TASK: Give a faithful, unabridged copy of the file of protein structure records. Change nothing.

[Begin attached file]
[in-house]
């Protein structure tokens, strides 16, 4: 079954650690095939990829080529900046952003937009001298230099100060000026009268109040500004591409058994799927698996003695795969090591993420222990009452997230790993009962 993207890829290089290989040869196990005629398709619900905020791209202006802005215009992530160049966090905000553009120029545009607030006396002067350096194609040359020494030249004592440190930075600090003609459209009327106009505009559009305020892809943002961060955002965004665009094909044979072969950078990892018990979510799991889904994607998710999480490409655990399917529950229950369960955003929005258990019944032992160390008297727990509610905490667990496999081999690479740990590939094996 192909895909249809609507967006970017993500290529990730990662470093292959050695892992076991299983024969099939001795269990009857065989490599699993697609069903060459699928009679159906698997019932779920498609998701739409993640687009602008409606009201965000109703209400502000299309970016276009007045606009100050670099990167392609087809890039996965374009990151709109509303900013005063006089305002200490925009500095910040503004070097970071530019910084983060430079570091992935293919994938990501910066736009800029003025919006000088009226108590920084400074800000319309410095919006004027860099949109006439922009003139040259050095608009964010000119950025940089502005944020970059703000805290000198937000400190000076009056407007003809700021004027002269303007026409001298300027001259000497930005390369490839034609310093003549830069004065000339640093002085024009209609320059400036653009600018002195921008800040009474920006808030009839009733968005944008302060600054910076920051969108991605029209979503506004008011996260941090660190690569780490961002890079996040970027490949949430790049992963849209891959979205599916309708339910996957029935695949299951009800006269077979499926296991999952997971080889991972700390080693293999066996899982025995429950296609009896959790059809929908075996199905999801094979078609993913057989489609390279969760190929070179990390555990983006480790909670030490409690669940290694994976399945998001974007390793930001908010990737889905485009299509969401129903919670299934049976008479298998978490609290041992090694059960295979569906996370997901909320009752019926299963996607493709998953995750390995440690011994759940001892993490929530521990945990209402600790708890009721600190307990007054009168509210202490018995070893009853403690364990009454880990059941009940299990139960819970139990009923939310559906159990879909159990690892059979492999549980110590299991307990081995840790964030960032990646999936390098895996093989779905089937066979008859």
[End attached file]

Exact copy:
[in-house]
């Protein structure tokens, strides 16, 4: 079954650690095939990829080529900046952003937009001298230099100060000026009268109040500004591409058994799927698996003695795969090591993420222990009452997230790993009962 993207890829290089290989040869196990005629398709619900905020791209202006802005215009992530160049966090905000553009120029545009607030006396002067350096194609040359020494030249004592440190930075600090003609459209009327106009505009559009305020892809943002961060955002965004665009094909044979072969950078990892018990979510799991889904994607998710999480490409655990399917529950229950369960955003929005258990019944032992160390008297727990509610905490667990496999081999690479740990590939094996 192909895909249809609507967006970017993500290529990730990662470093292959050695892992076991299983024969099939001795269990009857065989490599699993697609069903060459699928009679159906698997019932779920498609998701739409993640687009602008409606009201965000109703209400502000299309970016276009007045606009100050670099990167392609087809890039996965374009990151709109509303900013005063006089305002200490925009500095910040503004070097970071530019910084983060430079570091992935293919994938990501910066736009800029003025919006000088009226108590920084400074800000319309410095919006004027860099949109006439922009003139040259050095608009964010000119950025940089502005944020970059703000805290000198937000400190000076009056407007003809700021004027002269303007026409001298300027001259000497930005390369490839034609310093003549830069004065000339640093002085024009209609320059400036653009600018002195921008800040009474920006808030009839009733968005944008302060600054910076920051969108991605029209979503506004008011996260941090660190690569780490961002890079996040970027490949949430790049992963849209891959979205599916309708339910996957029935695949299951009800006269077979499926296991999952997971080889991972700390080693293999066996899982025995429950296609009896959790059809929908075996199905999801094979078609993913057989489609390279969760190929070179990390555990983006480790909670030490409690669940290694994976399945998001974007390793930001908010990737889905485009299509969401129903919670299934049976008479298998978490609290041992090694059960295979569906996370997901909320009752019926299963996607493709998953995750390995440690011994759940001892993490929530521990945990209402600790708890009721600190307990007054009168509210202490018995070893009853403690364990009454880990059941009940299990139960819970139990009923939310559906159990879909159990690892059979492999549980110590299991307990081995840790964030960032990646999936390098895996093989779905089937066979008859």